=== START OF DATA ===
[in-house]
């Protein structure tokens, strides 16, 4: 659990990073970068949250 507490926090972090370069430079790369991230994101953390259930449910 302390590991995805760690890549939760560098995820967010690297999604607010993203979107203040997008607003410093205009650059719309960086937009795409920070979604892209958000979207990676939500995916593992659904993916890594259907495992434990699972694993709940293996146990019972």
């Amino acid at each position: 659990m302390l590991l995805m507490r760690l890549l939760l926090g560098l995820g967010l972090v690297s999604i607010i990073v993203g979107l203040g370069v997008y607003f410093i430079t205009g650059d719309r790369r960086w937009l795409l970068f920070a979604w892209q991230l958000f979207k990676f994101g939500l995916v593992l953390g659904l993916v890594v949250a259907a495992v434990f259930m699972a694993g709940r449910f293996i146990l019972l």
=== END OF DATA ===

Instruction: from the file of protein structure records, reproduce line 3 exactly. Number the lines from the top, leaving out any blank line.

């Amino acid at each position: 659990m302390l590991l995805m507490r760690l890549l939760l926090g560098l995820g967010l972090v690297s999604i607010i990073v993203g979107l203040g370069v997008y607003f410093i430079t205009g650059d719309r790369r960086w937009l795409l970068f920070a979604w892209q991230l958000f979207k990676f994101g939500l995916v593992l953390g659904l993916v890594v949250a259907a495992v434990f259930m699972a694993g709940r449910f293996i146990l019972l």